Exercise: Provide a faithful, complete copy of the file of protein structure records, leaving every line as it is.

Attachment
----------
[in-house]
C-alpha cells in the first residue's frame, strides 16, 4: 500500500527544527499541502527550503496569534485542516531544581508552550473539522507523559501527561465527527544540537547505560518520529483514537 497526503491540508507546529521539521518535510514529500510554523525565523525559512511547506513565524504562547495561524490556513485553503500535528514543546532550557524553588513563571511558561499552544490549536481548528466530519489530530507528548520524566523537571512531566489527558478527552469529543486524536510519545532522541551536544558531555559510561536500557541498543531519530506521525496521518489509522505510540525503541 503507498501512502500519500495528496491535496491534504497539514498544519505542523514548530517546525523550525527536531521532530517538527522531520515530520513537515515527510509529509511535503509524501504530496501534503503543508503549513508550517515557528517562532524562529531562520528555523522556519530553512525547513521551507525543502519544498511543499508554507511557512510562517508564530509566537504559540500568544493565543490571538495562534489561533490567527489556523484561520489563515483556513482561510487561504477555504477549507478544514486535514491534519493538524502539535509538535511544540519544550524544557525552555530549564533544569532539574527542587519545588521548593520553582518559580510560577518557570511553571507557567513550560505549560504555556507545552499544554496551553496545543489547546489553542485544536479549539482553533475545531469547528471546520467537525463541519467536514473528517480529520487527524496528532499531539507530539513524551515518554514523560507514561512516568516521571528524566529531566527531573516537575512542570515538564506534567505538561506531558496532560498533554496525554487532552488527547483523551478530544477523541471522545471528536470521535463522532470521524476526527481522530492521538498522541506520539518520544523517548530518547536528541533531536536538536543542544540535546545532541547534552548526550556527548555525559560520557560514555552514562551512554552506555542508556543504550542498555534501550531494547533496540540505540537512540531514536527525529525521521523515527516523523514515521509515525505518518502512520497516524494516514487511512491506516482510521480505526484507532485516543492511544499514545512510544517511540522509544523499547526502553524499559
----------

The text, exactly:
[in-house]
C-alpha cells in the first residue's frame, strides 16, 4: 500500500527544527499541502527550503496569534485542516531544581508552550473539522507523559501527561465527527544540537547505560518520529483514537 497526503491540508507546529521539521518535510514529500510554523525565523525559512511547506513565524504562547495561524490556513485553503500535528514543546532550557524553588513563571511558561499552544490549536481548528466530519489530530507528548520524566523537571512531566489527558478527552469529543486524536510519545532522541551536544558531555559510561536500557541498543531519530506521525496521518489509522505510540525503541 503507498501512502500519500495528496491535496491534504497539514498544519505542523514548530517546525523550525527536531521532530517538527522531520515530520513537515515527510509529509511535503509524501504530496501534503503543508503549513508550517515557528517562532524562529531562520528555523522556519530553512525547513521551507525543502519544498511543499508554507511557512510562517508564530509566537504559540500568544493565543490571538495562534489561533490567527489556523484561520489563515483556513482561510487561504477555504477549507478544514486535514491534519493538524502539535509538535511544540519544550524544557525552555530549564533544569532539574527542587519545588521548593520553582518559580510560577518557570511553571507557567513550560505549560504555556507545552499544554496551553496545543489547546489553542485544536479549539482553533475545531469547528471546520467537525463541519467536514473528517480529520487527524496528532499531539507530539513524551515518554514523560507514561512516568516521571528524566529531566527531573516537575512542570515538564506534567505538561506531558496532560498533554496525554487532552488527547483523551478530544477523541471522545471528536470521535463522532470521524476526527481522530492521538498522541506520539518520544523517548530518547536528541533531536536538536543542544540535546545532541547534552548526550556527548555525559560520557560514555552514562551512554552506555542508556543504550542498555534501550531494547533496540540505540537512540531514536527525529525521521523515527516523523514515521509515525505518518502512520497516524494516514487511512491506516482510521480505526484507532485516543492511544499514545512510544517511540522509544523499547526502553524499559